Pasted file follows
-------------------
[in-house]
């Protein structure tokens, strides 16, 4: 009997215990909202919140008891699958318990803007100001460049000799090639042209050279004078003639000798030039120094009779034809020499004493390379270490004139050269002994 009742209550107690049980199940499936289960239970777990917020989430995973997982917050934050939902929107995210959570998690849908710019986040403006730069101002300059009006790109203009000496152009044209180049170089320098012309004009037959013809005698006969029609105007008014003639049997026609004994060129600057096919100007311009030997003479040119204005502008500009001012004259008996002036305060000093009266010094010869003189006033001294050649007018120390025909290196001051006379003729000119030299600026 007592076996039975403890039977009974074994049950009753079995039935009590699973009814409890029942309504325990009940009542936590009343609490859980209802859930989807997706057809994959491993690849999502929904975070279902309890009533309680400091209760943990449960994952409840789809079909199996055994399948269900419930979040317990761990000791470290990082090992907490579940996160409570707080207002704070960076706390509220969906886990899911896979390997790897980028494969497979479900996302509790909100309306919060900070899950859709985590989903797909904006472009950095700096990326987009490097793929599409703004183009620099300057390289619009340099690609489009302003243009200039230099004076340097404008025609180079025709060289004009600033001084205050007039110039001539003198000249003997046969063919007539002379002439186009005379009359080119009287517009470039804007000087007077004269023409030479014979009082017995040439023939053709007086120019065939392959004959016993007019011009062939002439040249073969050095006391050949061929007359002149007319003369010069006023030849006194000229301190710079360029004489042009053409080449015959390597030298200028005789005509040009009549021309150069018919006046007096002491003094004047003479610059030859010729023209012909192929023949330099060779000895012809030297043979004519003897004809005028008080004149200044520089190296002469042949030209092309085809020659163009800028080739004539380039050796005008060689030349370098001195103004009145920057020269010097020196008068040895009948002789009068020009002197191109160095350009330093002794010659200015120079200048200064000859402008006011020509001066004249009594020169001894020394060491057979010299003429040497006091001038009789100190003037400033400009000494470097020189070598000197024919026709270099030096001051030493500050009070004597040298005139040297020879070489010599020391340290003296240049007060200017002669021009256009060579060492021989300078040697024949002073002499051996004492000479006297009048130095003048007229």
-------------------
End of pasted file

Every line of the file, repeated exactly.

[in-house]
């Protein structure tokens, strides 16, 4: 009997215990909202919140008891699958318990803007100001460049000799090639042209050279004078003639000798030039120094009779034809020499004493390379270490004139050269002994 009742209550107690049980199940499936289960239970777990917020989430995973997982917050934050939902929107995210959570998690849908710019986040403006730069101002300059009006790109203009000496152009044209180049170089320098012309004009037959013809005698006969029609105007008014003639049997026609004994060129600057096919100007311009030997003479040119204005502008500009001012004259008996002036305060000093009266010094010869003189006033001294050649007018120390025909290196001051006379003729000119030299600026 007592076996039975403890039977009974074994049950009753079995039935009590699973009814409890029942309504325990009940009542936590009343609490859980209802859930989807997706057809994959491993690849999502929904975070279902309890009533309680400091209760943990449960994952409840789809079909199996055994399948269900419930979040317990761990000791470290990082090992907490579940996160409570707080207002704070960076706390509220969906886990899911896979390997790897980028494969497979479900996302509790909100309306919060900070899950859709985590989903797909904006472009950095700096990326987009490097793929599409703004183009620099300057390289619009340099690609489009302003243009200039230099004076340097404008025609180079025709060289004009600033001084205050007039110039001539003198000249003997046969063919007539002379002439186009005379009359080119009287517009470039804007000087007077004269023409030479014979009082017995040439023939053709007086120019065939392959004959016993007019011009062939002439040249073969050095006391050949061929007359002149007319003369010069006023030849006194000229301190710079360029004489042009053409080449015959390597030298200028005789005509040009009549021309150069018919006046007096002491003094004047003479610059030859010729023209012909192929023949330099060779000895012809030297043979004519003897004809005028008080004149200044520089190296002469042949030209092309085809020659163009800028080739004539380039050796005008060689030349370098001195103004009145920057020269010097020196008068040895009948002789009068020009002197191109160095350009330093002794010659200015120079200048200064000859402008006011020509001066004249009594020169001894020394060491057979010299003429040497006091001038009789100190003037400033400009000494470097020189070598000197024919026709270099030096001051030493500050009070004597040298005139040297020879070489010599020391340290003296240049007060200017002669021009256009060579060492021989300078040697024949002073002499051996004492000479006297009048130095003048007229």